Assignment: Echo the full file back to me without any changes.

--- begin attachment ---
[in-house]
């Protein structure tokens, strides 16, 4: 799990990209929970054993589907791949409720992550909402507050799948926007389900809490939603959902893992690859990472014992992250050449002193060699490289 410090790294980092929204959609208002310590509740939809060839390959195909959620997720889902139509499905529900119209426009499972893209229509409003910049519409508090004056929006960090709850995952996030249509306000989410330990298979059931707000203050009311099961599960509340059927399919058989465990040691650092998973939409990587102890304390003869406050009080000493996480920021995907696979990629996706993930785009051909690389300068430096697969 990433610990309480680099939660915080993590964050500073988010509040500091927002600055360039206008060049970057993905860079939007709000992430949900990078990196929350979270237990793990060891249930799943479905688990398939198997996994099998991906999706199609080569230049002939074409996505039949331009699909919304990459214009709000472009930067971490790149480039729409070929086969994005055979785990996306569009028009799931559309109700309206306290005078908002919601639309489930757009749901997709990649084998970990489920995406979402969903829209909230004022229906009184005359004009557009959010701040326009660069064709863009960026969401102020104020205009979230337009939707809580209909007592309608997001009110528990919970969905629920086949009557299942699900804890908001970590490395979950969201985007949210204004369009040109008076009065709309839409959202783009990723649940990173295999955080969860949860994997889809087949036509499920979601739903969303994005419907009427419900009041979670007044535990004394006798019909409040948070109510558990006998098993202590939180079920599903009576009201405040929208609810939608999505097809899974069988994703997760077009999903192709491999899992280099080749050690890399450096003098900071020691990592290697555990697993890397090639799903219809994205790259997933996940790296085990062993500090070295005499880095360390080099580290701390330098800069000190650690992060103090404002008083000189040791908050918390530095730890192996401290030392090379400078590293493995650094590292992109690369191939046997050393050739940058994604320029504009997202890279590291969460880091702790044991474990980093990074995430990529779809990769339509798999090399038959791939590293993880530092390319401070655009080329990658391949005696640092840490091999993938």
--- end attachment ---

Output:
[in-house]
């Protein structure tokens, strides 16, 4: 799990990209929970054993589907791949409720992550909402507050799948926007389900809490939603959902893992690859990472014992992250050449002193060699490289 410090790294980092929204959609208002310590509740939809060839390959195909959620997720889902139509499905529900119209426009499972893209229509409003910049519409508090004056929006960090709850995952996030249509306000989410330990298979059931707000203050009311099961599960509340059927399919058989465990040691650092998973939409990587102890304390003869406050009080000493996480920021995907696979990629996706993930785009051909690389300068430096697969 990433610990309480680099939660915080993590964050500073988010509040500091927002600055360039206008060049970057993905860079939007709000992430949900990078990196929350979270237990793990060891249930799943479905688990398939198997996994099998991906999706199609080569230049002939074409996505039949331009699909919304990459214009709000472009930067971490790149480039729409070929086969994005055979785990996306569009028009799931559309109700309206306290005078908002919601639309489930757009749901997709990649084998970990489920995406979402969903829209909230004022229906009184005359004009557009959010701040326009660069064709863009960026969401102020104020205009979230337009939707809580209909007592309608997001009110528990919970969905629920086949009557299942699900804890908001970590490395979950969201985007949210204004369009040109008076009065709309839409959202783009990723649940990173295999955080969860949860994997889809087949036509499920979601739903969303994005419907009427419900009041979670007044535990004394006798019909409040948070109510558990006998098993202590939180079920599903009576009201405040929208609810939608999505097809899974069988994703997760077009999903192709491999899992280099080749050690890399450096003098900071020691990592290697555990697993890397090639799903219809994205790259997933996940790296085990062993500090070295005499880095360390080099580290701390330098800069000190650690992060103090404002008083000189040791908050918390530095730890192996401290030392090379400078590293493995650094590292992109690369191939046997050393050739940058994604320029504009997202890279590291969460880091702790044991474990980093990074995430990529779809990769339509798999090399038959791939590293993880530092390319401070655009080329990658391949005696640092840490091999993938």